In Nganza, a sleepy neighborhood in Kananga, the largest city in Congo’s central Kasai region, graves are everywhere. There are large pits by the dusty field where children play and countless smaller mounds scattered across front yards and side streets. Bushila Luboya, a 50-year-old carpenter, knows his son is buried in one of them, but he is unsure which one.
Luboya does know this, however: the Congolese soldiers who came marching into town last March, claiming they were there to hunt members of the Kamwina Nsapu militia, were responsible for his son’s death. According to multiple witnesses who survived the attack, the soldiers went door to door, indiscriminately killing civilians and looting homes. Ntanga, Luboya’s boy, was one of their victims. And his body was disposed of in a mass grave.
“I cannot explain how sad I am,” Luboya said, searching for his words.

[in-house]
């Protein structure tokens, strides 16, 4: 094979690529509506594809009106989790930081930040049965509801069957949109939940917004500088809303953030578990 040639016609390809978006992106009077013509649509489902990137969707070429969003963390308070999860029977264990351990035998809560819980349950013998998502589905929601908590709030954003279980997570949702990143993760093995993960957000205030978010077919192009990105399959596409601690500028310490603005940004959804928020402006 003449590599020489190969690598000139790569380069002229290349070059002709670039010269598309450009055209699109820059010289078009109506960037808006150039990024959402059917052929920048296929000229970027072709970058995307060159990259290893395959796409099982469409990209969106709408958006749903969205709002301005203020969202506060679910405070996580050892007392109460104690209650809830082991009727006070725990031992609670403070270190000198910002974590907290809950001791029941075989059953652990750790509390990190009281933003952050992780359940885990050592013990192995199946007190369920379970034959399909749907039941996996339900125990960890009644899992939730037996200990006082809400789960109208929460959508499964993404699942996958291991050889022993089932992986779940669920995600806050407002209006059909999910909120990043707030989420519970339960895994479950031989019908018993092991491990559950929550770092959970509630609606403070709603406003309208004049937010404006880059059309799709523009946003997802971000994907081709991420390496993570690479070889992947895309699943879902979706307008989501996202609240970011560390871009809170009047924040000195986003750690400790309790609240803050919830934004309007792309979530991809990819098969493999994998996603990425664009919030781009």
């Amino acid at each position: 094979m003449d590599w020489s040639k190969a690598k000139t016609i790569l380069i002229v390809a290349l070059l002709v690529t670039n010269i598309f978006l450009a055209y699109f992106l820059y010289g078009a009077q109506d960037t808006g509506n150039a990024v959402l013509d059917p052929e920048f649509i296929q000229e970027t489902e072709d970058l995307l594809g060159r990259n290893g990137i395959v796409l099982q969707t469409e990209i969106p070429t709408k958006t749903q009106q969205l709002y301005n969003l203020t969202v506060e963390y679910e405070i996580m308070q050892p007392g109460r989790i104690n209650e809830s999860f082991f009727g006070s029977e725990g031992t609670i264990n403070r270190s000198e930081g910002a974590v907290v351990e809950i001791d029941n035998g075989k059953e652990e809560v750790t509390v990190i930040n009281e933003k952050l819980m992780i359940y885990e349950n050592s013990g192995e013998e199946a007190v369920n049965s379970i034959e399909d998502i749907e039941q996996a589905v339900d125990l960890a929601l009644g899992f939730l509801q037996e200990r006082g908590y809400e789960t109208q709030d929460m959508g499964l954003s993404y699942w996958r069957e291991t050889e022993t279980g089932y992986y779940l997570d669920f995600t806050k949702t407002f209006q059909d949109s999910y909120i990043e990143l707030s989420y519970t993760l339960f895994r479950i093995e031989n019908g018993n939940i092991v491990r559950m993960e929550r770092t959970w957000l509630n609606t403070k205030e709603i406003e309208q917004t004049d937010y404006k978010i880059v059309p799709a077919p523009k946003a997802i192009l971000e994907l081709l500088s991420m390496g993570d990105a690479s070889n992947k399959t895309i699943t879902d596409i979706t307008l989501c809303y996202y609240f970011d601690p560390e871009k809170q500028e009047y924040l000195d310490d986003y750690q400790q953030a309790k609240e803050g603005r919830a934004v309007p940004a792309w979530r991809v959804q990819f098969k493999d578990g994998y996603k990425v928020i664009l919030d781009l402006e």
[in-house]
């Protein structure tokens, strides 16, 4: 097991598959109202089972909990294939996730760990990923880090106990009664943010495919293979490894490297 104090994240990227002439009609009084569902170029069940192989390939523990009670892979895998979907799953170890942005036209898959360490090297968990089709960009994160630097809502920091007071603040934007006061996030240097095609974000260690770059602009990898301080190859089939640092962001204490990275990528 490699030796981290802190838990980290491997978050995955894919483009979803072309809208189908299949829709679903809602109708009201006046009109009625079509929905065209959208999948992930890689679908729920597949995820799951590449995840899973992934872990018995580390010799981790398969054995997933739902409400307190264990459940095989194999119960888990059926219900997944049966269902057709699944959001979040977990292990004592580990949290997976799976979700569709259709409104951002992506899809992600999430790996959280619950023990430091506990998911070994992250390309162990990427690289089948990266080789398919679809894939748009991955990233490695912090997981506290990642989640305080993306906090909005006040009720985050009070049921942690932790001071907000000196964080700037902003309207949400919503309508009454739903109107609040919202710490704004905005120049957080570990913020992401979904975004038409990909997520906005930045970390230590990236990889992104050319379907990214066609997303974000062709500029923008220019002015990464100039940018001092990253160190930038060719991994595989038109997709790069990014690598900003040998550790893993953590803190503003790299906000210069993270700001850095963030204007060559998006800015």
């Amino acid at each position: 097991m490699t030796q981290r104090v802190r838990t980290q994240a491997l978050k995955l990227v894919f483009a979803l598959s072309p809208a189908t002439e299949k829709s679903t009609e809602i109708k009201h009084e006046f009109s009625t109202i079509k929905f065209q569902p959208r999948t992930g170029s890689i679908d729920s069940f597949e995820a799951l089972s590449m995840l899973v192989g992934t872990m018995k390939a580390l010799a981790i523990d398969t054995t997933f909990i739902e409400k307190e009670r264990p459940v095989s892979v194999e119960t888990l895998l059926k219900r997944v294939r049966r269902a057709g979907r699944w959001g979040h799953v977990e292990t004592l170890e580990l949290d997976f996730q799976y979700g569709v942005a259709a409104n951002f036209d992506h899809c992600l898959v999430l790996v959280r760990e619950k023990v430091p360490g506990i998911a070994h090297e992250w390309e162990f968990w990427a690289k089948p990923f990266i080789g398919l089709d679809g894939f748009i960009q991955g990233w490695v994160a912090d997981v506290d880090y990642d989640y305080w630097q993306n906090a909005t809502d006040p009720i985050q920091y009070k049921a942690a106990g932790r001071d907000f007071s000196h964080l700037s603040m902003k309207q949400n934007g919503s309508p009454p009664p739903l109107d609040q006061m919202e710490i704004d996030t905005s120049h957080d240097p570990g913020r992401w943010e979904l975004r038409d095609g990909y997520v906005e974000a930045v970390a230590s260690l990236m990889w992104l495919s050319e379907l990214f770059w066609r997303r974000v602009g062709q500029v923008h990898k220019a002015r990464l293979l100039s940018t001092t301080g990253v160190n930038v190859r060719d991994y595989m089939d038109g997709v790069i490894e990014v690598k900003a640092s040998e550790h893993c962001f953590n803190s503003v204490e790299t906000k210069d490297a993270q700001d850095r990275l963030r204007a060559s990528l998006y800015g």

Until recently, Kasai was a relatively peaceful part of Congo, a country worn down by decades of war. That changed in August last year, when government security forces killed a traditional chief called Jean-Prince Mpandi. Mpandi had called for an uprising against the state a few months earlier after then-Interior Minister Evariste Boshab refused to name him Kamwina Nsapu, the title given to the head of Kasai Central’s Bajila Kasanga clan. Boshab had instead chosen Mpandi’s elder brother, Tshiambi Ntenda, a local member of President Joseph Kabila’s ruling party.
Boshab’s decision was part of a government policy to appoint local chiefs favorable to Kabila. The idea was to build grassroots support ahead of the presidential elections, which were supposed to take place in 2016 but which Kabila has repeatedly delayed. In Kasai, an opposition stronghold, the rebuke of Mpandi had the opposite effect, galvanizing residents to fight a government that they argue has no right to interfere in local, customary affairs.
Mpandi’s death roused his followers into open rebellion. Under the name “Kamwina Nsapu,” they murdered police officers and attacked
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